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Battles of ancient Rome

Ancient Rome, a highly expansionistic empire, was involved in many wars. Led by brilliant generals, highly trained and superbly equipped Roman forces could win against an enemy army twice as strong in numbers. There were, of course, some defeats, like the battles of Cannae or Teutoburg Forest.The Roman armies have already confirmed their imperial status at the beginning of the 2nd century BCE, by massacring the Macedonian army at Cynoscephalae in Thessaly, in 197 BCE. Seven years later Roman legions defeated, at Magnesia in Asia Minor, armies of the Seleucid, considered the prime power of the Hellenic world. Thus the legions proved themselves the finest army in the region. The decline of legions’ power became apparent in the 3rd century of the Common Era. Eventually, the ‘Germanisation’ of the Roman army and consequential loss of fighting prowess resulted in the fall of both army and the Roman state.

Battle of the Allia and plunder of Rome by Gauls

(390 BCE)

Battle of the Alia River, fought in 390 BCE (according to the Roman calendar) or 387/6 BCE (according to the Greek calendar), between the Romans and Senones (one of the Gallic tribes), ended in the humiliating defeat of the Roman army. Consequently, a few days after the battle, the Gauls occupied Rome, which they plundered completely.

Battle of Alia

Battle of Thermopylae

(191 BCE)

Battle of Thermopylae (191 BCE) was the victory of the Romans over the army of the Selucid king Antioch III. The clash took place in the legendary Thermopylae Gorge, where the Spartans defended themselves three centuries earlier.

Map of the Roman Empire from 117 CE

Battle of the Trebia

(December 218 BCE)

Battle of the Trebia (218 BCE) was the first great clash between Carthage and Rome in the Second Punic War. The troops of the Republic were completely defeated by Hannibal's army. In this battle, Hannibal first used the tactics that brought him a great victory at Cannae.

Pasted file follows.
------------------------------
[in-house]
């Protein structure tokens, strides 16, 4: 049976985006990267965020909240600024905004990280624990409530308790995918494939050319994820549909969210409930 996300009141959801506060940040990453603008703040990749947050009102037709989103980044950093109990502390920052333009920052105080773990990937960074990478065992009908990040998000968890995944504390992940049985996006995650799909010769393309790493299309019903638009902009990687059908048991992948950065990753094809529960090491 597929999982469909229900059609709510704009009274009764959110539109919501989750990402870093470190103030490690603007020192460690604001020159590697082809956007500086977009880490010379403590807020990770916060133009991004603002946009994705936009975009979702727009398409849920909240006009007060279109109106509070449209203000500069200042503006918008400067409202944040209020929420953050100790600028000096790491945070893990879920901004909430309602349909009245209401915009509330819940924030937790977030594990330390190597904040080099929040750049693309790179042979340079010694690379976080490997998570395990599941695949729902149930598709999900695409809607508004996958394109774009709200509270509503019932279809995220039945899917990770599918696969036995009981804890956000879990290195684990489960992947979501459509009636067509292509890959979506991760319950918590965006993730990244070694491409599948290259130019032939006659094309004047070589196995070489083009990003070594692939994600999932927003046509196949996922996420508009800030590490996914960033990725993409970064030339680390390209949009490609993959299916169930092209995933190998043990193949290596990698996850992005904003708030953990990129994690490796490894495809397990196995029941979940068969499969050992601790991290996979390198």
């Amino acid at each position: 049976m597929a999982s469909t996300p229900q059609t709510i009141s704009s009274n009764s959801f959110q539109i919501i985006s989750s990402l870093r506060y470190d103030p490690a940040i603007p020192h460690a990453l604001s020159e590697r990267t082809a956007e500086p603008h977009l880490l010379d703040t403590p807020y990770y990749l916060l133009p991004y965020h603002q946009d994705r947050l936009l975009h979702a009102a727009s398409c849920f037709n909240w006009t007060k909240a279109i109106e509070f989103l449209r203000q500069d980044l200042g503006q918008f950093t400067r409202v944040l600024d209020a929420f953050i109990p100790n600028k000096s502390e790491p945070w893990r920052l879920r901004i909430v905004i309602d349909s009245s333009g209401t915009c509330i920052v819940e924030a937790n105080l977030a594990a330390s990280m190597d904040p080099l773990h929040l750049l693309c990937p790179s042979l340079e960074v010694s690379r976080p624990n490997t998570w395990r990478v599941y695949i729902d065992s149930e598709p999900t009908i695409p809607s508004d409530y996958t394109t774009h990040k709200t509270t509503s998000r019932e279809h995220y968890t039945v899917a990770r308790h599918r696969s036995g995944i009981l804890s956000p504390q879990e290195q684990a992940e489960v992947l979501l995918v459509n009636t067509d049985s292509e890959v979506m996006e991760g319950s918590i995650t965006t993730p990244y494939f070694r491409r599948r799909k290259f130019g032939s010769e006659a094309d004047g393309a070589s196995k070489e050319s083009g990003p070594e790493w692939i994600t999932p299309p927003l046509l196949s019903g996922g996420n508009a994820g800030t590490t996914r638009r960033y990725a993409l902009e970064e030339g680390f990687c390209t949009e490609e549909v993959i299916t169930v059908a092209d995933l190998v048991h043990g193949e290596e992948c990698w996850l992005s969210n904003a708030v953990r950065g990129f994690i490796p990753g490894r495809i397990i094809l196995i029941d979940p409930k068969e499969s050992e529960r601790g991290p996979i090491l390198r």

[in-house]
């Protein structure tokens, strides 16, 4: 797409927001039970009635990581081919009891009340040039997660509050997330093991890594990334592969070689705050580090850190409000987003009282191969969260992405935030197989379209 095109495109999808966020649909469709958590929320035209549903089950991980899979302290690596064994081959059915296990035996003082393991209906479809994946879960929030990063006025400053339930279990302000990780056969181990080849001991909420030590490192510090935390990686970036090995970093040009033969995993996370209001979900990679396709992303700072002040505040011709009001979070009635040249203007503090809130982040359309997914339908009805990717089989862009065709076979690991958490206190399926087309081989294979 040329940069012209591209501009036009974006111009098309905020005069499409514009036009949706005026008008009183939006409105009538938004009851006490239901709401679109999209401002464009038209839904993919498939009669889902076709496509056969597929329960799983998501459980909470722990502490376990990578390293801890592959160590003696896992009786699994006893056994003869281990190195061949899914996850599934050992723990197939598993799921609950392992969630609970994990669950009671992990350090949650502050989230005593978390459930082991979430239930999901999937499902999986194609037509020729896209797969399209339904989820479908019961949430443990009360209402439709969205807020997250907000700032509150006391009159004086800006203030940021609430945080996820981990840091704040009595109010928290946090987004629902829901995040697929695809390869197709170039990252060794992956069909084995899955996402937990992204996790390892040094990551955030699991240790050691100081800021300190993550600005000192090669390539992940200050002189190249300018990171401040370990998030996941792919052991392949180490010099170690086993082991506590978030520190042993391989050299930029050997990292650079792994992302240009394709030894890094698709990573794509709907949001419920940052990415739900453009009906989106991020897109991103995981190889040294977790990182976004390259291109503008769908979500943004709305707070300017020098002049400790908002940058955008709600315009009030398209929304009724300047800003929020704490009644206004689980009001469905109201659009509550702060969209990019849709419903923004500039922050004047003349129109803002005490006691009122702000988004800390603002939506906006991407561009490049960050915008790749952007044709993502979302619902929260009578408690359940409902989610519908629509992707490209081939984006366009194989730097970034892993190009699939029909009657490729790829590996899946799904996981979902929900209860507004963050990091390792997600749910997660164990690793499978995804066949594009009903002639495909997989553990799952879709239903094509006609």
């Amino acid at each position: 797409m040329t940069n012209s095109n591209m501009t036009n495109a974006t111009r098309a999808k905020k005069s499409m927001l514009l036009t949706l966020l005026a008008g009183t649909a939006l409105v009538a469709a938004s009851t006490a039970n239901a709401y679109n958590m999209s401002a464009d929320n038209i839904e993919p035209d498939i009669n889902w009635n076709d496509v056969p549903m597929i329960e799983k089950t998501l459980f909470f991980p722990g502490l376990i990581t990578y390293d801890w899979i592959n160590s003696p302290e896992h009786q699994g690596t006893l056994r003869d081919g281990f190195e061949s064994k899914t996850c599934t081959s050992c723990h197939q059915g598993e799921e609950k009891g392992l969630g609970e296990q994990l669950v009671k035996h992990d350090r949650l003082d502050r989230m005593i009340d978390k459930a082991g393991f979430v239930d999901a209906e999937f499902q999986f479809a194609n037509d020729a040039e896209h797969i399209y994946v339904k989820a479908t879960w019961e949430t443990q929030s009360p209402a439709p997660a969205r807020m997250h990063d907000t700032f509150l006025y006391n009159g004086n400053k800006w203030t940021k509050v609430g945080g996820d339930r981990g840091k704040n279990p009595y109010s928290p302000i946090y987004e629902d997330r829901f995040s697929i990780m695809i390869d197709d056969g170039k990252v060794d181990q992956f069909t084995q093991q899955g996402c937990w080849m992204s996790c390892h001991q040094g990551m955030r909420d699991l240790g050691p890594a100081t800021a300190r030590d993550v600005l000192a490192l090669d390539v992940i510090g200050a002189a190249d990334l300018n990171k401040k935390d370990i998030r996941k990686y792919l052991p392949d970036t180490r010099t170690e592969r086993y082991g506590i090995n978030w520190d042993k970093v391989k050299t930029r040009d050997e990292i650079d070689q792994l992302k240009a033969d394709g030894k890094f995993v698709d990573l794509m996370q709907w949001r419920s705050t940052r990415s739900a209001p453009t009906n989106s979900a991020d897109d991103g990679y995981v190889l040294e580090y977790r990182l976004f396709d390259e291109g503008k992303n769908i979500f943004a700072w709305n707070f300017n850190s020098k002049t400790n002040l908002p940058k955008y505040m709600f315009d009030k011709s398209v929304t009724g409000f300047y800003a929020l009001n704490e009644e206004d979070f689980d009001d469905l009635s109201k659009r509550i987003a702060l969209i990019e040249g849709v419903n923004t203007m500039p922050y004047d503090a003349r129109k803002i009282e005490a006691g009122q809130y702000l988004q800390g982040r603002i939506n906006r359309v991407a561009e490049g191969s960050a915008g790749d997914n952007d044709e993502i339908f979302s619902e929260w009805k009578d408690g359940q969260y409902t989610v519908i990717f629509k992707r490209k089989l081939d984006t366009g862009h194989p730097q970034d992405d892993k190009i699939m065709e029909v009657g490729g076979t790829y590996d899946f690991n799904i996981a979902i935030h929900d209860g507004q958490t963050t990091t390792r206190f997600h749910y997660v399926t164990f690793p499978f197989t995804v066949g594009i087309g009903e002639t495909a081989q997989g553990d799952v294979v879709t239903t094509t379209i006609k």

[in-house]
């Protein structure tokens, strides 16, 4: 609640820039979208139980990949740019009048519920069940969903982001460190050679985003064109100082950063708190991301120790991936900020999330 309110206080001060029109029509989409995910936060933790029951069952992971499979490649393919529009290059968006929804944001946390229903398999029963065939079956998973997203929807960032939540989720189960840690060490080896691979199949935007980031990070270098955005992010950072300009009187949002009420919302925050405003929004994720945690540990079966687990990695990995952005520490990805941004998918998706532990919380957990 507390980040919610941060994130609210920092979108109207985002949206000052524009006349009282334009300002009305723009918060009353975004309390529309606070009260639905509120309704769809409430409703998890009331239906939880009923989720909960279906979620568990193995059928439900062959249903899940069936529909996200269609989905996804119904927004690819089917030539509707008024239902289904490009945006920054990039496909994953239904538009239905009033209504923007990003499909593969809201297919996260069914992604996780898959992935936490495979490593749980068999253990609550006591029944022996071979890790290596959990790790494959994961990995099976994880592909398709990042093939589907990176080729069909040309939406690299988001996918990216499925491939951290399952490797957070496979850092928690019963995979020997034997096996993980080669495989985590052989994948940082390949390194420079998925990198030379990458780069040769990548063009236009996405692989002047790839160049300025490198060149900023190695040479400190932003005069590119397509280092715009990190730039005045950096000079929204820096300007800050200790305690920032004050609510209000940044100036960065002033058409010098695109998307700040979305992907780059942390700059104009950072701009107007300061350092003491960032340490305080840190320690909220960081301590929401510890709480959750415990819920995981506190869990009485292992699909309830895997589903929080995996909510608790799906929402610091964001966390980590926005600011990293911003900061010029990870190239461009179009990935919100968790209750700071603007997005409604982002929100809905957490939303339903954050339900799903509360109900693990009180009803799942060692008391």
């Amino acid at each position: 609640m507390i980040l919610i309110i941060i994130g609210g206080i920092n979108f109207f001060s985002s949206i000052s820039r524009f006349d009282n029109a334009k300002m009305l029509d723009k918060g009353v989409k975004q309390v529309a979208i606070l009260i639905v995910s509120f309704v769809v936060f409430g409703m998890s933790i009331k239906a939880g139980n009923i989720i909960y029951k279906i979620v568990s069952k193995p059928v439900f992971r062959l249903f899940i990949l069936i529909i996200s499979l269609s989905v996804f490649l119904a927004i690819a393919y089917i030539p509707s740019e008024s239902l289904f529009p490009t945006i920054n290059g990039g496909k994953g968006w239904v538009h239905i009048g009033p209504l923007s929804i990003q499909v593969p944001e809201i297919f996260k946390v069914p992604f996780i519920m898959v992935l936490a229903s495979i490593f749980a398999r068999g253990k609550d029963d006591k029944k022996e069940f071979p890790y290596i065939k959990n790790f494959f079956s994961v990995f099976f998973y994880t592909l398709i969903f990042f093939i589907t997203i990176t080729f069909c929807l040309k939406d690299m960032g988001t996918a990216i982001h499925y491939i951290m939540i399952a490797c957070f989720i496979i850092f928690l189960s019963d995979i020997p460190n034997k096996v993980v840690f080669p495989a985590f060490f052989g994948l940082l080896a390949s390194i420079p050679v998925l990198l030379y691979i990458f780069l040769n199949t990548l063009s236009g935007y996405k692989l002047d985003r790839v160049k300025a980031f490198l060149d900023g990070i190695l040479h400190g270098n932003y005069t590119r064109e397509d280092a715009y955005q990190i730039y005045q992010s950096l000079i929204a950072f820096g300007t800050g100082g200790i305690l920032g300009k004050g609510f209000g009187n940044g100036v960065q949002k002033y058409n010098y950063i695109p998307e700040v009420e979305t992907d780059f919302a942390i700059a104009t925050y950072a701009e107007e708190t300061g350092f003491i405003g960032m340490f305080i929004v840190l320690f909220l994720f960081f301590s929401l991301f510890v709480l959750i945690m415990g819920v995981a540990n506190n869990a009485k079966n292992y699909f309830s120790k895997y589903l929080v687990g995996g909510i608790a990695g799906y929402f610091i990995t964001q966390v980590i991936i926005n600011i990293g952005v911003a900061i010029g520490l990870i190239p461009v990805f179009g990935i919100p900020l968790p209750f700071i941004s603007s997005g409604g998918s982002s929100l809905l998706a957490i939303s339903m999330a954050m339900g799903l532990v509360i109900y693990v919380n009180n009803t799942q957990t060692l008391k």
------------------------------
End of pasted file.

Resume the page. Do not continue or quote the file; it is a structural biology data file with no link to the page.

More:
Illustration showing the scene of the Battle of Trebia

Battle of Aoi Stena gorge

(198 BCE)

Battle of Aoi Stena gorge (198 BCE) is another clash characteristic of the wars in the Hellenistic East. After defeating Carthage, the Romans immediately turned their eyes to the Hellenistic East. The immediate cause of the intervention was an appeal from Rhodes and Pergamon, fearing Macedonian influence. Roman troops pushed Macedonian troops out of the gorge and forced them to withdraw.

Roman-Macedonian clash

Battle of Pydna

(22 June 168 BCE)

Battle of Pydna (168 BCE) was a clash between the Roman army under Emilius Paulus and the Macedonians. It prejudged the fall of Greece.

Battle of Pydna

Battle of Baecula

(208 BCE)

Battle of Baecula (208 BCE) was another victory of Scipio Africanus over the Carthaginian armies in Spain. The battle was important for the further development of Roman war art. Scipio copied Hannibal's tactics, placing stronger troops on the wings, leaving the center to the light infantry.

Carthaginian commander at the head of the army

Capture of New Carthage

(209 BCE)

Capture of New Carthage (209 BCE) was a great success of the Roman army under the command of African Scipio, during the Second Punic War. Rome after a series of defeats regained faith in his own strength and proved determination.

Roman soldiers in the Second Punic War

Battle of Zama

(19 October 202 BCE)

Battle of Zama (202 BCE) was the great victory of Scipio Africanus over Hannibal, which resulted in the defeat of Carthage in the Second Punic War. The Roman commander used a brilliant tactic that allowed him to exclude from the fight Hannibal's most dangerous weapon - war elephants.

Hannibal's battle elephant charge

Battle of Actium

(2 September 31 BCE)

Battle of Actium (31 BCE) was a decisive battle in the civil war between Octavian and Antonius and the Egyptian Queen Cleopatra who supported him.

Battle of Actium, Lorenzo A. Castro

Battle of Cannae

(2 August 216 BCE)

Battle of Cannae (216 BCE) was the biggest defeat of Roman army in history. Manoeuvre from Cannae was an innovative solution of Hannibal, the Carthaginian general.

Illustration showing Hannibal fighting in the front line at the Battle of Cannae

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